"I was full of a lot of rage when I was younger," he explains matter-of-factly.
Not surprisingly, Brasch was drawn to the hardcore music scene in Chicago. That's where he was introduced to vegetarianism. (Straight-edge hardcore, an offshoot of punk, started in the early '80s as a clean-living subculture that rejected drinking and smoking, but it also became associated with animal rights by the end of the decade.) He's been a strict vegetarian for 16 years now, a vegan off and on.
Around the same time, he began working in restaurants. His first job, at age 14, was as a dishwasher at a pizza place. Brasch continued to work his way up the kitchen hierarchy through high school, missing a lot of classes. He dropped out of college and continued working in the restaurant business.
When Brasch's father moved to Arizona for a job, Brasch decided to come along for a change of scenery. He worked at different restaurants around Phoenix — "random places," he says — including Tom's BBQ, where he met his future wife, Kathy, who's a nurse. (Even though he doesn't eat meat, as a chef, he still enjoys cooking it.)
His big break came in the late '90s, when he met Phoenix entrepreneur Randy Smith, who'd opened That's A Wrap, on Seventh Street, north of McDowell, in 1998. Smith brought on Brasch to revamp the menu, to much success.
The following year, Smith started a restaurant and bar management company called Bottomline Hospitality Group, and recruited Brasch to be the chef at two new nightspots he was planning to open in Old Town Scottsdale: Mickey's Hangover, in October 2000, and SIX Lounge & Restaurant, in April 2001.
"It was hard, but I was able to learn quickly because my friend's ass was on the line," Brasch says.
Shortly after that, Smith entered both restaurants in the Scottsdale Culinary Festival, promoting Brasch as an up-and-coming new chef. People were wondering who Brasch was, but he must've made a good impression — SIX won the festival's People's Choice Award for Best New Restaurant.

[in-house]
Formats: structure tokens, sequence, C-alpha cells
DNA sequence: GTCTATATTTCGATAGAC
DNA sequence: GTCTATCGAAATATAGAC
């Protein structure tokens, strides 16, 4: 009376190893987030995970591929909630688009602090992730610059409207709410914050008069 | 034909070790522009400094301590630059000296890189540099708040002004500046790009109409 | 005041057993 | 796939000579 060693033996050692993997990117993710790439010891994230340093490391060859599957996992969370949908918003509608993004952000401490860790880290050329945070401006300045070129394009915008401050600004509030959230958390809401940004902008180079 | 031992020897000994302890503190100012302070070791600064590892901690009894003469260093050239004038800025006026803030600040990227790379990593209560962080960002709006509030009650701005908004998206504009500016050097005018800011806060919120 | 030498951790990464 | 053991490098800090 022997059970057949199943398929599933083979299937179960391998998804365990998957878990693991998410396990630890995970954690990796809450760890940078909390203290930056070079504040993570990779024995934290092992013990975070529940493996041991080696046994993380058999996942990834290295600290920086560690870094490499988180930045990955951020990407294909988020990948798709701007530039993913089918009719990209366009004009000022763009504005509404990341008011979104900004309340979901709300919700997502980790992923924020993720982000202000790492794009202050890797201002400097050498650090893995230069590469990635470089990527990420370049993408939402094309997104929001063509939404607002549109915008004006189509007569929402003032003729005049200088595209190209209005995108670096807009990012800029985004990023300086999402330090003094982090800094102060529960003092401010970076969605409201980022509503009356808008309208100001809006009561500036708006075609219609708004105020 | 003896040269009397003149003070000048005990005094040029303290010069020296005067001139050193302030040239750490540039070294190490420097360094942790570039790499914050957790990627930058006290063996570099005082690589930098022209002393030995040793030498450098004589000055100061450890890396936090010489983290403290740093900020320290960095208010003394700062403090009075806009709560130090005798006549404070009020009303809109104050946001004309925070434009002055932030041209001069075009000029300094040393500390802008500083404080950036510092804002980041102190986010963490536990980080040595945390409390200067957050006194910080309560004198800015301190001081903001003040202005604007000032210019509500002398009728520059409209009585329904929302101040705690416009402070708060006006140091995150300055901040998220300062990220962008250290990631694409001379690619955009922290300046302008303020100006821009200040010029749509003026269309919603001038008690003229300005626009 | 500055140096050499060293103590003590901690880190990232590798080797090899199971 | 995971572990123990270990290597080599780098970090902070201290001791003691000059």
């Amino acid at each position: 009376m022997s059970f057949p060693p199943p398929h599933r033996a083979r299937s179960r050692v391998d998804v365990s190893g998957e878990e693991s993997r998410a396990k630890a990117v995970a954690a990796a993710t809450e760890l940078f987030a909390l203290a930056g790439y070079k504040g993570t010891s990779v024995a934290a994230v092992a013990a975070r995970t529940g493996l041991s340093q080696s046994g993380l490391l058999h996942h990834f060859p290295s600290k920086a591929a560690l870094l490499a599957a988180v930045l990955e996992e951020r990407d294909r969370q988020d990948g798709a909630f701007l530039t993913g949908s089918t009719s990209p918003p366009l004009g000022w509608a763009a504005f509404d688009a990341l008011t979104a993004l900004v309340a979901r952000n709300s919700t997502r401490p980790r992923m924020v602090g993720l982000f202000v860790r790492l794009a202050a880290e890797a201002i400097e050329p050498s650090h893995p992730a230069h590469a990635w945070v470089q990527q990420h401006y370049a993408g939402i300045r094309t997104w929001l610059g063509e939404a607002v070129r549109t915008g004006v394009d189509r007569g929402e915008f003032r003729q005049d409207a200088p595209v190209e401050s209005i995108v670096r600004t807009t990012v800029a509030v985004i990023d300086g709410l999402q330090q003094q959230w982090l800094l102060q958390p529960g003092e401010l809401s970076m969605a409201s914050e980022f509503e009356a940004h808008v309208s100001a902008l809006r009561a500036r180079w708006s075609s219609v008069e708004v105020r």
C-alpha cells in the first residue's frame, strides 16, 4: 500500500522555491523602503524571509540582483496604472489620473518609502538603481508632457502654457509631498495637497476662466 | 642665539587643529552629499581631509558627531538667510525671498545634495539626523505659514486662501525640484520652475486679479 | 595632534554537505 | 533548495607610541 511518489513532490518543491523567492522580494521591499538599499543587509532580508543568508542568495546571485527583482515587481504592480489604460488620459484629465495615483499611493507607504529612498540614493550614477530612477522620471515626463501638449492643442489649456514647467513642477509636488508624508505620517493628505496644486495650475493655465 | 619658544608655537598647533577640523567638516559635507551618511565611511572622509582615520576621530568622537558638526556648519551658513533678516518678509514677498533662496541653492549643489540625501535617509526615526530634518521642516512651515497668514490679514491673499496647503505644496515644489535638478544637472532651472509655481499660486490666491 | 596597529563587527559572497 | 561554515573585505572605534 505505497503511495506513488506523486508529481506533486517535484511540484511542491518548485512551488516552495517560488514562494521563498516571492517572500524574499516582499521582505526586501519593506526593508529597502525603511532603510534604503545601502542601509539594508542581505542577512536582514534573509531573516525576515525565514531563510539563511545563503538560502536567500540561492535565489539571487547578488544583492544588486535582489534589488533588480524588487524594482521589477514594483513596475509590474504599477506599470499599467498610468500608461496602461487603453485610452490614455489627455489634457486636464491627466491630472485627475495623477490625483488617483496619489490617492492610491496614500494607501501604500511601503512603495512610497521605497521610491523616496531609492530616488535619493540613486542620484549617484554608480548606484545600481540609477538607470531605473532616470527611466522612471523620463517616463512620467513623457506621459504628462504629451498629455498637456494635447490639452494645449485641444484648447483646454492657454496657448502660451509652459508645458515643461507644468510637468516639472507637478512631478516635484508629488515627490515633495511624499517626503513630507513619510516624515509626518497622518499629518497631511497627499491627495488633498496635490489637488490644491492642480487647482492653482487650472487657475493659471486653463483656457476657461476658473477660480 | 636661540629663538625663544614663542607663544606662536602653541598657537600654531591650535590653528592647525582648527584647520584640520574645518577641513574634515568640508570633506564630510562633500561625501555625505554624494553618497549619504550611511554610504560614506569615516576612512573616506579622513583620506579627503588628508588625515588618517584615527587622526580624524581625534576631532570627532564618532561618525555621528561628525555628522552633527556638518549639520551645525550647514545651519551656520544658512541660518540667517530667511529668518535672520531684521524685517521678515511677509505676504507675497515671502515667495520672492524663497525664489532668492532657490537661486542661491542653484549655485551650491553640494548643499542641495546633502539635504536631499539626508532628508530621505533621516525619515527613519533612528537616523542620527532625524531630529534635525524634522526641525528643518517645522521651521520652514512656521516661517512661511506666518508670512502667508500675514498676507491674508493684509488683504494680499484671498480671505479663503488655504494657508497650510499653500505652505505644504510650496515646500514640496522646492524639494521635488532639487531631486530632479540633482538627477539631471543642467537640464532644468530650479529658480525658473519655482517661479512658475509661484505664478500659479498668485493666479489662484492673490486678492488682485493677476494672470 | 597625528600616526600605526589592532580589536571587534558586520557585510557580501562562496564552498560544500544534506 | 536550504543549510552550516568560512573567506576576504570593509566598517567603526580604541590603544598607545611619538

"Damon's as talented as they come," says Smith. "We were blessed to have him."
Things went well until 9/11. Like many restaurants and bars, Mickey's Hangover saw a drop in business after that. Smith was looking to shore things up by unloading That's A Wrap, and coincidentally, Brasch was eager for a different work environment — he was an "unhealthy smoker" at the time, and working at a bar didn't help. He took over as the new owner of That's A Wrap in 2003, and he quit smoking, too.
Ironically, Brasch has the Atkins diet to thank for his initial success as a restaurateur.
The timing of the purchase of a wrap/salad shop was uncanny.
"I was gonna re-concept it, do something more edgy with it," Brasch says. "But as soon as I bought That's A Wrap, the low-carb thing hit. It was just a stroke of luck."
Business started picking up as the Atkins diet fad swept the country, and customers sought out wraps and salads. Brasch figured, if it's not broken, don't fix it.
Most items contain meat, like the Prince of Thai's wrap (spicy peanut chicken with spinach) or the BBQ chicken bowl, although there are vegetarian options like the Mexican-style Señorita-No-Meata. Tofu can be substituted for meat in any of the wraps. Even now, with Atkins a fading memory, That's A Wrap is packed at lunchtime.
Brasch finally opened Green in 2006. In just two years, the innovative eatery has carved its own niche in the local dining scene. And you're just as likely to hear about it on Chowhound as on a vegetarian message board, thanks to Brasch's accessible menu.
"We were very, very pleasantly surprised," wrote one Chowhounder, a self-proclaimed carnivore. "We did Mandala Tearoom [a vegan restaurant in Old Town Scottsdale] about a month ago and for vegan food, the flavors for Green far surpassed Mandala."
But Brasch doesn't want to take too much credit.
"I think some of it has to do with luck," he says. "I just let life happen."
Just talking with Brasch, it's clear that he's more than just an idea guy. He actually gets things done.
How he manages to pull it all off, I'll never understand.
"Right now, I'm tired," he confesses.
It's a mellow weekday afternoon at Green, with just a few tables of customers eating a late lunch. Brasch sits down to chat over a plate of buffalo wings, clad in baggy pants and a mermaid T-shirt that says "We are animal" (designed for Green by local artist Dave Quan, a.k.a. Luster Kaboom, as a fundraiser for Farm Sanctuary, a national farm animal protection program).
He says he's been spending a lot of time in the office lately, working on a lot of different things. I could've guessed as much from his full beard, which might get in the way in the kitchen.